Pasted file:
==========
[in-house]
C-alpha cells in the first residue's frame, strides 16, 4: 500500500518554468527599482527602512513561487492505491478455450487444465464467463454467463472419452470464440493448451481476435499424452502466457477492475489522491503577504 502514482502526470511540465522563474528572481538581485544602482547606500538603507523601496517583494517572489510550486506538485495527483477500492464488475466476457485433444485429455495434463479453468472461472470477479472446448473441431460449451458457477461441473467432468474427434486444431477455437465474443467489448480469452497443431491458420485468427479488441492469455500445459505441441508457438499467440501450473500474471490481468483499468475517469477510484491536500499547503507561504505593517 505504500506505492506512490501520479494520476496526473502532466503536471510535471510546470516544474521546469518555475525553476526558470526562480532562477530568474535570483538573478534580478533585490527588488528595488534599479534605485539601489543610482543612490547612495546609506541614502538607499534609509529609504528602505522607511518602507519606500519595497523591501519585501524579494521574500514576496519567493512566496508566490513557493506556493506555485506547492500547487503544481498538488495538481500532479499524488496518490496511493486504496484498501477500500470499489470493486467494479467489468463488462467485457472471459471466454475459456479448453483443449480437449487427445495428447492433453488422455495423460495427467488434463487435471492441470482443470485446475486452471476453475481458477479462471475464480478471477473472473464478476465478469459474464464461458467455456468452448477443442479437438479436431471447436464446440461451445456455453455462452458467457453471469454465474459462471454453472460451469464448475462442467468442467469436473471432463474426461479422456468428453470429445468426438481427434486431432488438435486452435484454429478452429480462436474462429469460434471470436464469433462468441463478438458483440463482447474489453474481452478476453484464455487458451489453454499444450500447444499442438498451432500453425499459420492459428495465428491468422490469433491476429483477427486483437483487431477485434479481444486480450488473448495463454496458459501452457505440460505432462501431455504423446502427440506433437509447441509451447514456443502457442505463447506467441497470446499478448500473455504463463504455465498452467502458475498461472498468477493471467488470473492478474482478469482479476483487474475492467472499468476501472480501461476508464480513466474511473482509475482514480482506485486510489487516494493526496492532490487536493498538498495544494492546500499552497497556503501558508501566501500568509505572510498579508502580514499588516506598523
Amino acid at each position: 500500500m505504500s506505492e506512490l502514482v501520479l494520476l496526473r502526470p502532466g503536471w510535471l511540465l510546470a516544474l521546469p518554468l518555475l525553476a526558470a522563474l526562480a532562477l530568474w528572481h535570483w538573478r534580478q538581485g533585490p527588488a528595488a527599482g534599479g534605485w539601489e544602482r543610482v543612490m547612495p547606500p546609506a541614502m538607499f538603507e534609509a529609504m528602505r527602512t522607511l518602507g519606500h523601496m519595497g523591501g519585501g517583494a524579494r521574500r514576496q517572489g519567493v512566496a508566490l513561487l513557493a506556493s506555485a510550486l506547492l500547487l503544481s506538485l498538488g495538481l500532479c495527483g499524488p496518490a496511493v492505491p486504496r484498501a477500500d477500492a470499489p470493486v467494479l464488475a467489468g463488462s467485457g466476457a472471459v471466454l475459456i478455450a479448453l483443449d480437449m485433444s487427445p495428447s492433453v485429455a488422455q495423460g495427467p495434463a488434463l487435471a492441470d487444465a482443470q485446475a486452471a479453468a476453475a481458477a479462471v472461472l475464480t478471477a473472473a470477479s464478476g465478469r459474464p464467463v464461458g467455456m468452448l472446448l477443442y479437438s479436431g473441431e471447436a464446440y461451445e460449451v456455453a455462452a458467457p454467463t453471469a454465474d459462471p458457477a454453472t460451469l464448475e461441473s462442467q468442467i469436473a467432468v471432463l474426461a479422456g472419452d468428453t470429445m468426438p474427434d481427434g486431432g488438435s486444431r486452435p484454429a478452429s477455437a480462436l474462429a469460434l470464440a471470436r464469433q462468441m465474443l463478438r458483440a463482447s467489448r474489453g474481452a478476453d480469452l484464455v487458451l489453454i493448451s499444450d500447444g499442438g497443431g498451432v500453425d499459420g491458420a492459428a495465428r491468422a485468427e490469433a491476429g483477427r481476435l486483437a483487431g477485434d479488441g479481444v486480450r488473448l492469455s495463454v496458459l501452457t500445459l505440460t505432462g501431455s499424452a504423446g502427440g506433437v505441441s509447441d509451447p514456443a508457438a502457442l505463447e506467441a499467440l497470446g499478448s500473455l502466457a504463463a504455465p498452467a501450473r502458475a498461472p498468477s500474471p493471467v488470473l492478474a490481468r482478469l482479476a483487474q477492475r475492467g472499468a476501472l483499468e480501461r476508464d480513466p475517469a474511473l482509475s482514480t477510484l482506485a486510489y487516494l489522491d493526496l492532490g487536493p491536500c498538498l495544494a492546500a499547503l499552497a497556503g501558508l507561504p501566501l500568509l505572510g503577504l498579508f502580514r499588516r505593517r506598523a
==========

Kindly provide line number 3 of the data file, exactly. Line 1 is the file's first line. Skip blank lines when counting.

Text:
Amino acid at each position: 500500500m505504500s506505492e506512490l502514482v501520479l494520476l496526473r502526470p502532466g503536471w510535471l511540465l510546470a516544474l521546469p518554468l518555475l525553476a526558470a522563474l526562480a532562477l530568474w528572481h535570483w538573478r534580478q538581485g533585490p527588488a528595488a527599482g534599479g534605485w539601489e544602482r543610482v543612490m547612495p547606500p546609506a541614502m538607499f538603507e534609509a529609504m528602505r527602512t522607511l518602507g519606500h523601496m519595497g523591501g519585501g517583494a524579494r521574500r514576496q517572489g519567493v512566496a508566490l513561487l513557493a506556493s506555485a510550486l506547492l500547487l503544481s506538485l498538488g495538481l500532479c495527483g499524488p496518490a496511493v492505491p486504496r484498501a477500500d477500492a470499489p470493486v467494479l464488475a467489468g463488462s467485457g466476457a472471459v471466454l475459456i478455450a479448453l483443449d480437449m485433444s487427445p495428447s492433453v485429455a488422455q495423460g495427467p495434463a488434463l487435471a492441470d487444465a482443470q485446475a486452471a479453468a476453475a481458477a479462471v472461472l475464480t478471477a473472473a470477479s464478476g465478469r459474464p464467463v464461458g467455456m468452448l472446448l477443442y479437438s479436431g473441431e471447436a464446440y461451445e460449451v456455453a455462452a458467457p454467463t453471469a454465474d459462471p458457477a454453472t460451469l464448475e461441473s462442467q468442467i469436473a467432468v471432463l474426461a479422456g472419452d468428453t470429445m468426438p474427434d481427434g486431432g488438435s486444431r486452435p484454429a478452429s477455437a480462436l474462429a469460434l470464440a471470436r464469433q462468441m465474443l463478438r458483440a463482447s467489448r474489453g474481452a478476453d480469452l484464455v487458451l489453454i493448451s499444450d500447444g499442438g497443431g498451432v500453425d499459420g491458420a492459428a495465428r491468422a485468427e490469433a491476429g483477427r481476435l486483437a483487431g477485434d479488441g479481444v486480450r488473448l492469455s495463454v496458459l501452457t500445459l505440460t505432462g501431455s499424452a504423446g502427440g506433437v505441441s509447441d509451447p514456443a508457438a502457442l505463447e506467441a499467440l497470446g499478448s500473455l502466457a504463463a504455465p498452467a501450473r502458475a498461472p498468477s500474471p493471467v488470473l492478474a490481468r482478469l482479476a483487474q477492475r475492467g472499468a476501472l483499468e480501461r476508464d480513466p475517469a474511473l482509475s482514480t477510484l482506485a486510489y487516494l489522491d493526496l492532490g487536493p491536500c498538498l495544494a492546500a499547503l499552497a497556503g501558508l507561504p501566501l500568509l505572510g503577504l498579508f502580514r499588516r505593517r506598523a